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Gear: Puncture Repair Kit Buyers Guide


We’ve all been there, stuck on the roadside and in need of a quick fix. Most 4×4 drivers carry compressors, so a repair kit may save you changing a tyre − but do you know that not all repair kits are created equal?

We can speak from personal experience: poor-quality kits simply don’t work. In this quick guide, we compare the pricing and features of a list of kits from most of the premium brands, where you expect the quality to be at a high level. This is an important purchase, and while it is not the most expensive outlay you will make in preparing your rig for overlanding, there are a couple of things you should remember.

Firstly, be sure that the kit you’re using has sturdy components. The handles of the insertion tool should ideally be aluminium, and the split shaft very robust – those iffy plastic handles and thin spikes don’t work for too long. The same goes for the reamer used to make the hole sized to fit a plug, and to roughen the rubber enough to create plenty of purchase/grip.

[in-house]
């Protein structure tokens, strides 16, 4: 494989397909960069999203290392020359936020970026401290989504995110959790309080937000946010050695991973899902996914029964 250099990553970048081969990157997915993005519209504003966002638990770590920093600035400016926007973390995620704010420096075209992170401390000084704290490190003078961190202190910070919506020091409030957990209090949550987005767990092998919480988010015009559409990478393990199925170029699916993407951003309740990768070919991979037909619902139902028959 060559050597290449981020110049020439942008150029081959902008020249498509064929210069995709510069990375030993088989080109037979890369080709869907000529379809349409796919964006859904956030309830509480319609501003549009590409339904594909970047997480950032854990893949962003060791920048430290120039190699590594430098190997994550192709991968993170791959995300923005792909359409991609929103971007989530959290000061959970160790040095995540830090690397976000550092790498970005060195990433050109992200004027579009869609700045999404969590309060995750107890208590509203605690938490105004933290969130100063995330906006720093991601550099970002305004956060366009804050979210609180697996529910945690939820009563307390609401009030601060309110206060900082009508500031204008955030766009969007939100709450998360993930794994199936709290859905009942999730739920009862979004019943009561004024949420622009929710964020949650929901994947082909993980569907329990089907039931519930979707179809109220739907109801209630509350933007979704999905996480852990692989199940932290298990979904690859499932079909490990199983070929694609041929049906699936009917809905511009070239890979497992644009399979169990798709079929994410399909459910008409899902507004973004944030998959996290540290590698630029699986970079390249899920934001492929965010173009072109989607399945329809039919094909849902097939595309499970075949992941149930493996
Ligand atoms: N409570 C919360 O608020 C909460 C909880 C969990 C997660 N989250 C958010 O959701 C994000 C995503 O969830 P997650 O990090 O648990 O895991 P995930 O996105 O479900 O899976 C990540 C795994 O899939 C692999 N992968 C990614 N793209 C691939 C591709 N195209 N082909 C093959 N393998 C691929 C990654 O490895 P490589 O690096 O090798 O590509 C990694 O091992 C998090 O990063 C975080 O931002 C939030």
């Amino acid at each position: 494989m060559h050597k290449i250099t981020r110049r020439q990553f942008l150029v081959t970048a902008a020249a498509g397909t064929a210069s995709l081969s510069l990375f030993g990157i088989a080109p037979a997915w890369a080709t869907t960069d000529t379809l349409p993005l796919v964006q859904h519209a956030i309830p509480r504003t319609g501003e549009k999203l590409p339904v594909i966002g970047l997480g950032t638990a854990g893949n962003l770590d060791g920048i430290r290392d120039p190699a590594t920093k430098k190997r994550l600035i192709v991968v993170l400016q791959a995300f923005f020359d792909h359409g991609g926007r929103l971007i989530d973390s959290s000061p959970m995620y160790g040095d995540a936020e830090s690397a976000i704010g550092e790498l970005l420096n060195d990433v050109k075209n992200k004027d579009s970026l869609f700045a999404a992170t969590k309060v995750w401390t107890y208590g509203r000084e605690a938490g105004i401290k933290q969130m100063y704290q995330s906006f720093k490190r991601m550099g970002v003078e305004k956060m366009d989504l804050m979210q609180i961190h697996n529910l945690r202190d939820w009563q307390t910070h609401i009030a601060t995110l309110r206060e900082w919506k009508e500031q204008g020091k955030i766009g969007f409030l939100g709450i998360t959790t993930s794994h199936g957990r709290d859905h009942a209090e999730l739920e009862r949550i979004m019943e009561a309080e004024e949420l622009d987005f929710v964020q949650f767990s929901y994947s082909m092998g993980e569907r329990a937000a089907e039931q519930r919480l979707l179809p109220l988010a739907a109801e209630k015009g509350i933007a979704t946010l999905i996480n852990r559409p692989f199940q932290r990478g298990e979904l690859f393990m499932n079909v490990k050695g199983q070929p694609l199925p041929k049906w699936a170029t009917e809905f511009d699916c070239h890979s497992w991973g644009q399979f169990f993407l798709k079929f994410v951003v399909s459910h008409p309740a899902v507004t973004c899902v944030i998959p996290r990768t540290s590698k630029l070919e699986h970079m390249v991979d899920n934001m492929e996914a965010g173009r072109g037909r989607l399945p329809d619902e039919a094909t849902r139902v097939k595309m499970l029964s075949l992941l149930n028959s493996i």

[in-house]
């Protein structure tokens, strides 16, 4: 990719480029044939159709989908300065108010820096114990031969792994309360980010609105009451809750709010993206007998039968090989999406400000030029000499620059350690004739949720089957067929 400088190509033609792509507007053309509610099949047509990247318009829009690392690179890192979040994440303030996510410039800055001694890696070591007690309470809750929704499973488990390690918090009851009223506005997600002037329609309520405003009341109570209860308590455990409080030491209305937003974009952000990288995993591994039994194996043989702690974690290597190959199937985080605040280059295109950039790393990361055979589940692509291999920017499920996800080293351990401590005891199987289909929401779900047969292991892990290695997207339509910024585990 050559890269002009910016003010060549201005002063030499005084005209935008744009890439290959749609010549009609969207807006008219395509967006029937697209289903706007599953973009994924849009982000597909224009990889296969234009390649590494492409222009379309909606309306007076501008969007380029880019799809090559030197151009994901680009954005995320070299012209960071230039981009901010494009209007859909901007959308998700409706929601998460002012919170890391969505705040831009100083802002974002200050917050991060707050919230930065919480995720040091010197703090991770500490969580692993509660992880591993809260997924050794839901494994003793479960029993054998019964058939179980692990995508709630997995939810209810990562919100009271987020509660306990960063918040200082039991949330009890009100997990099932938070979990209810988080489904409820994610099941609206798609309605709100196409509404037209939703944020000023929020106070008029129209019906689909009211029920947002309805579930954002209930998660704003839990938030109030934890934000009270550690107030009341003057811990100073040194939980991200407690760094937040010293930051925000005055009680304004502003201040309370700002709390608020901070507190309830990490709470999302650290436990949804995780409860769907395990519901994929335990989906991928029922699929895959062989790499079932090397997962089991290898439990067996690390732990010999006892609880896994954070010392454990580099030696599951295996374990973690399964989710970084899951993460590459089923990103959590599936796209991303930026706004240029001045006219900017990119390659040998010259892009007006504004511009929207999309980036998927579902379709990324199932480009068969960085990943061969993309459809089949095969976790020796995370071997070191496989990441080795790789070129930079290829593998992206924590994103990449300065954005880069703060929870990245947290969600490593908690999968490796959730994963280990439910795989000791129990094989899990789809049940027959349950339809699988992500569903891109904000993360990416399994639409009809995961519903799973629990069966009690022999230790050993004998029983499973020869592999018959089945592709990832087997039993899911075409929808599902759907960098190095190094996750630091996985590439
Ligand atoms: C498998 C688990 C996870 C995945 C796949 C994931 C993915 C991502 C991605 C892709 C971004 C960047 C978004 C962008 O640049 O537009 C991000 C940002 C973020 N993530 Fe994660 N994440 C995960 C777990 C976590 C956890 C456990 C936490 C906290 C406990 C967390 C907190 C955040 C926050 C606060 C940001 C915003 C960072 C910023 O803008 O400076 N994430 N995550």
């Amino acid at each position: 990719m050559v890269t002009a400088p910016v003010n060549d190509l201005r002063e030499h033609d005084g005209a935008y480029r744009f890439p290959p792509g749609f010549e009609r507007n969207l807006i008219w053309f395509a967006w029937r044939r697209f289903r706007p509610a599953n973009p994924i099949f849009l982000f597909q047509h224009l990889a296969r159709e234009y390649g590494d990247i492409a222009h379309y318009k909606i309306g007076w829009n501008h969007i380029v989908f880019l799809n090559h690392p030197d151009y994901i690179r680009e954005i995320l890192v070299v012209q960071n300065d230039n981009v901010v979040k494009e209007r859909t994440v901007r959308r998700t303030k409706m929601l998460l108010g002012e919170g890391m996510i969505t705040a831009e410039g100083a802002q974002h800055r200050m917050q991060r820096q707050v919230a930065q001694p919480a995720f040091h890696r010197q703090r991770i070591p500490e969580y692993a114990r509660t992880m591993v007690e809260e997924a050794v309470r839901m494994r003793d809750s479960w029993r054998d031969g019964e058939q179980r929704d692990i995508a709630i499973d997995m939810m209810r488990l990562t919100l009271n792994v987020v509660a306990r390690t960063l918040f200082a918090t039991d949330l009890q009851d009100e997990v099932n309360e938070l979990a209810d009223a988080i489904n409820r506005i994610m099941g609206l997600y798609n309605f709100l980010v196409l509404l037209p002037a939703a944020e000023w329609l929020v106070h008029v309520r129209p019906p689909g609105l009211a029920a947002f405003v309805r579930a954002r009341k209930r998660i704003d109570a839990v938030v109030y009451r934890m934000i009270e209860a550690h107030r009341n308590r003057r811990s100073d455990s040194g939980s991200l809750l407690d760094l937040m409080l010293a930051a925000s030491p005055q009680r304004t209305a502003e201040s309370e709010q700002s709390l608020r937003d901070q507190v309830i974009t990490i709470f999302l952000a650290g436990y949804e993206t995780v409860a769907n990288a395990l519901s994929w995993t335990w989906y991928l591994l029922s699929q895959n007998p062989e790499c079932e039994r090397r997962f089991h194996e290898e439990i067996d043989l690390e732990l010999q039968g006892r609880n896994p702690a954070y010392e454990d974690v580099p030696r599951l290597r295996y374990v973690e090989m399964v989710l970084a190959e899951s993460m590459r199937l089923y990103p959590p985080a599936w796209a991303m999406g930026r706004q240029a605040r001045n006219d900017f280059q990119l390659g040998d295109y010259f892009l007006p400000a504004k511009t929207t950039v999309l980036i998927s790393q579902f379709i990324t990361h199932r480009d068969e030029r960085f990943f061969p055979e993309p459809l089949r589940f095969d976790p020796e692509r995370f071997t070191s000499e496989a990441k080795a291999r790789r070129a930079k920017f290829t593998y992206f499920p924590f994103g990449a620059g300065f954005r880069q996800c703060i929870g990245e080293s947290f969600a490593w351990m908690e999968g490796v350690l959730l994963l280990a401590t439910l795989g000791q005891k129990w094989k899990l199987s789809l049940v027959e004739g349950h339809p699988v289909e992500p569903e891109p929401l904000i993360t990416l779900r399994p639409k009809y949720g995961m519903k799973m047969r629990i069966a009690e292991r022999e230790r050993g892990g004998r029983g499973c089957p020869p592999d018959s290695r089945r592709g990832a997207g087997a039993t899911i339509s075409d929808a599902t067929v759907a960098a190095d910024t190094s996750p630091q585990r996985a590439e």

You want to have a good selection of various sizes of quality plug. The cheaper bonded cord disintegrates quickly, causing leaks. You might consider purchasing a few of the thicker, heavy-duty ones which are used to repair large truck and tractor tyres. (Ask at your local tyre-repair shop). In addition, getting a few more to add to your kit won’t hurt, especially if you’re the only person on the expedition who has remembered to bring a puncture remedy…

Lastly, you will need a sharp knife or NT cutter and the all-important vulcanising glue. Check at regular intervals to see that this has not dried out, and replace if necessary.

As off-road tyres are much tougher to penetrate than standard sedan tyres, a normal puncture repair kit may be inadequate. Be sure that you have the right kit for the job.

Most of the kits featured here have a selection of tyre deflators, extra valves and pressure gauges – all useful, and in one place when you need them.

Quick Guide to plugging a tubeless tyre


Locate the object that caused the puncture (if it’s still there). Remove the offending nail, thorn, etc.